He says, “A Gestapo officer no doubt occupied the room in which I now write,” a room in Krakow. He learned from Cavafy that “being conquered is better than conquering. He spoils the victors’ pleasure, ruins their mood … Cavafy was a poet of defeat; he discovered many shades of pleasurable melancholy in painting the psychology of failure and the relativization of loss.” Zagajewski cites more than two dozen writers along the way, from Valéry, Proust, Pound, and Mann to Benn, Gombrowicz, Seferis and Brodsky. In Mandelstam he finds a model: “{T}he Acmeists succeeded in fusing precise – sometimes even affectionate – attention to modernity with a patient search for the spiritual vitamins that the new reality lacked. Mandelstam’s chosen perspective and place still retain their value today.”

Zag_Window.jpgThere are also humor and elation in this essay – recalling the sudden pleasure taken in looking out at the world through a window in an art museum, a poem by Gilbert Lely with its indelible phrase “the unexpressed requires long resistance,” the sky over Paris and the reading of novels in the Metro’s darkness, and the effect of Mahler’s Ninth Symphony. Perhaps I have given too much emphasis to Zagajewski’s contraries: this book is full of affectionately drawn scenes, all pulsing with need and tinted by the aftermath of rapture.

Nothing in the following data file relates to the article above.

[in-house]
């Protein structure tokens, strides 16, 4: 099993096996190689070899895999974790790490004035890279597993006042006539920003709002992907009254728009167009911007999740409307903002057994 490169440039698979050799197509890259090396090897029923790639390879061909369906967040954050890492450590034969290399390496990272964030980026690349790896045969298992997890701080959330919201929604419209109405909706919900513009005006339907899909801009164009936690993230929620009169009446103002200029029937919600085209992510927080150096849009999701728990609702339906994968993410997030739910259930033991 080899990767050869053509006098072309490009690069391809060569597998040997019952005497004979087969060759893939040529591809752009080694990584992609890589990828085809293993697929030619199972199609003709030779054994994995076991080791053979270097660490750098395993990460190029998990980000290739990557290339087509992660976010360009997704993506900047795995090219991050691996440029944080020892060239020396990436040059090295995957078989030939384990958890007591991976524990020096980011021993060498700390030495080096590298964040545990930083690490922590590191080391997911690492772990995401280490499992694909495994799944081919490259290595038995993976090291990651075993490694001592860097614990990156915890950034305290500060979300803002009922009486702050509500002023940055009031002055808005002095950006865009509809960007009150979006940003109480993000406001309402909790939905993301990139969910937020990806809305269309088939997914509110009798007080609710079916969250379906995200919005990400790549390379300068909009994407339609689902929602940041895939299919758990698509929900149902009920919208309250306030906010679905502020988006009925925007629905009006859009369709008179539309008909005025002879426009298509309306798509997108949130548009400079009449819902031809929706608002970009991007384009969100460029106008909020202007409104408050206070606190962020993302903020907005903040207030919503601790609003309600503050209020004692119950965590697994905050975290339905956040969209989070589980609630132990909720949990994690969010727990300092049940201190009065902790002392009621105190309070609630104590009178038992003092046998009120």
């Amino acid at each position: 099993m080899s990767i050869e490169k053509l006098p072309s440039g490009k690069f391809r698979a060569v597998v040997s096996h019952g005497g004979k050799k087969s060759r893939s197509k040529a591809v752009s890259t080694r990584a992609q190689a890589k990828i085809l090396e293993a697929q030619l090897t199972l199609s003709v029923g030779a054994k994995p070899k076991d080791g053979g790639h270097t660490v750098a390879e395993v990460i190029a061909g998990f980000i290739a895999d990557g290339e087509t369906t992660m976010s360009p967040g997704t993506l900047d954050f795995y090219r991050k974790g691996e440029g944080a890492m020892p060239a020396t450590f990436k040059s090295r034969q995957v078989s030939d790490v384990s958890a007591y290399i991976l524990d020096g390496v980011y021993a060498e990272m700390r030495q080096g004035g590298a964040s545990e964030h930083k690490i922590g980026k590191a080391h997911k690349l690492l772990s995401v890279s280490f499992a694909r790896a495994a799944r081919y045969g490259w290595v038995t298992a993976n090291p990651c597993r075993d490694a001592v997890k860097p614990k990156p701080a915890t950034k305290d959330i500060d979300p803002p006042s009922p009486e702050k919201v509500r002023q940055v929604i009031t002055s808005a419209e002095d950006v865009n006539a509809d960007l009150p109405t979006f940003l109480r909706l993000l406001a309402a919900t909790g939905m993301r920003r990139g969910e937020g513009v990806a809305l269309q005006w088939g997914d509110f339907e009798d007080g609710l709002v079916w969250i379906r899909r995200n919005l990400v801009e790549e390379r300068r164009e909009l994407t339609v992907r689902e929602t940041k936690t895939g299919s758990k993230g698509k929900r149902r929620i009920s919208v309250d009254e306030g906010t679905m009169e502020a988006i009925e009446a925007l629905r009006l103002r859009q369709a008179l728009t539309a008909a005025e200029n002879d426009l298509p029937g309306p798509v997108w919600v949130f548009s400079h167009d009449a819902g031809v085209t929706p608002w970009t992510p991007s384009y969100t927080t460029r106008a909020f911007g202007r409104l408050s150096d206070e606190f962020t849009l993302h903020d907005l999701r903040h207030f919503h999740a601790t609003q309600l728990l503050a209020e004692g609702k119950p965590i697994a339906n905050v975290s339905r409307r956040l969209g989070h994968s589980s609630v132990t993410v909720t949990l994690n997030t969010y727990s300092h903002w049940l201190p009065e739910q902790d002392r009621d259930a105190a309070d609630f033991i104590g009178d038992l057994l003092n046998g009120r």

“A person is a poet if his imagination is stimulated by the difficulties in his art,” said Paul Valéry, “and not if his imagination dulled by them.” Zagajewski is such a poet by long practice and Slight Exaggeration is mainly his book of vocational ordeal. He argues with and then accepts Kafka’s belief that “in the duel with the world you should always take the world’s part.” He offers much guidance to younger poets: